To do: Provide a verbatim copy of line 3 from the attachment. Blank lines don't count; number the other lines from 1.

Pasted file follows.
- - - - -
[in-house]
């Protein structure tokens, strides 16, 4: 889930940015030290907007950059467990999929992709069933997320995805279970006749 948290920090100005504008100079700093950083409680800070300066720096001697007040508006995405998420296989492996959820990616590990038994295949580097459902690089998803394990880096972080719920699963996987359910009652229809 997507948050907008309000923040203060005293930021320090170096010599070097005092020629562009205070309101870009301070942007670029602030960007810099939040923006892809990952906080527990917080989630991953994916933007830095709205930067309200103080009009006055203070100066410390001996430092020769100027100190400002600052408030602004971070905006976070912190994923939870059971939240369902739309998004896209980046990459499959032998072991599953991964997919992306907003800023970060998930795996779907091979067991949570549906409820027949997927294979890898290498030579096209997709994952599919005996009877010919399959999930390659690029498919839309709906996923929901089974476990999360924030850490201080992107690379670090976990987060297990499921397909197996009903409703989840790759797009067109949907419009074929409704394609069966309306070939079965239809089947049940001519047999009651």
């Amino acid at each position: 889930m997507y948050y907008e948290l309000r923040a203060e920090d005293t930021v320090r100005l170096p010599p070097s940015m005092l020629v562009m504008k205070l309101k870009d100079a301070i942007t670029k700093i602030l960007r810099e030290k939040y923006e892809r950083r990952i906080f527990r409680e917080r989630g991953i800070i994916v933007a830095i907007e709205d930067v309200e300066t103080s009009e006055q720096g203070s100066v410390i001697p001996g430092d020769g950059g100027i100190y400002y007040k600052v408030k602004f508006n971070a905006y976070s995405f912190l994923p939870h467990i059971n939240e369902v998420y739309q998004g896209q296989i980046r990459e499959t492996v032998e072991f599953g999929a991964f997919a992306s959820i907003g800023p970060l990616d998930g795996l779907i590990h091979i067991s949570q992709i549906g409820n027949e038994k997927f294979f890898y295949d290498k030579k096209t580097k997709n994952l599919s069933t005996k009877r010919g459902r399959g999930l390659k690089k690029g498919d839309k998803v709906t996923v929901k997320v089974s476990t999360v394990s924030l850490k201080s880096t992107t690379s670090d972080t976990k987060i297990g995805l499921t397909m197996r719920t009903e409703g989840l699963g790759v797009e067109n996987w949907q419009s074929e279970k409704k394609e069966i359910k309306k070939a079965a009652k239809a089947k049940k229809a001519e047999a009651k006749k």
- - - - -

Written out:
């Amino acid at each position: 889930m997507y948050y907008e948290l309000r923040a203060e920090d005293t930021v320090r100005l170096p010599p070097s940015m005092l020629v562009m504008k205070l309101k870009d100079a301070i942007t670029k700093i602030l960007r810099e030290k939040y923006e892809r950083r990952i906080f527990r409680e917080r989630g991953i800070i994916v933007a830095i907007e709205d930067v309200e300066t103080s009009e006055q720096g203070s100066v410390i001697p001996g430092d020769g950059g100027i100190y400002y007040k600052v408030k602004f508006n971070a905006y976070s995405f912190l994923p939870h467990i059971n939240e369902v998420y739309q998004g896209q296989i980046r990459e499959t492996v032998e072991f599953g999929a991964f997919a992306s959820i907003g800023p970060l990616d998930g795996l779907i590990h091979i067991s949570q992709i549906g409820n027949e038994k997927f294979f890898y295949d290498k030579k096209t580097k997709n994952l599919s069933t005996k009877r010919g459902r399959g999930l390659k690089k690029g498919d839309k998803v709906t996923v929901k997320v089974s476990t999360v394990s924030l850490k201080s880096t992107t690379s670090d972080t976990k987060i297990g995805l499921t397909m197996r719920t009903e409703g989840l699963g790759v797009e067109n996987w949907q419009s074929e279970k409704k394609e069966i359910k309306k070939a079965a009652k239809a089947k049940k229809a001519e047999a009651k006749k």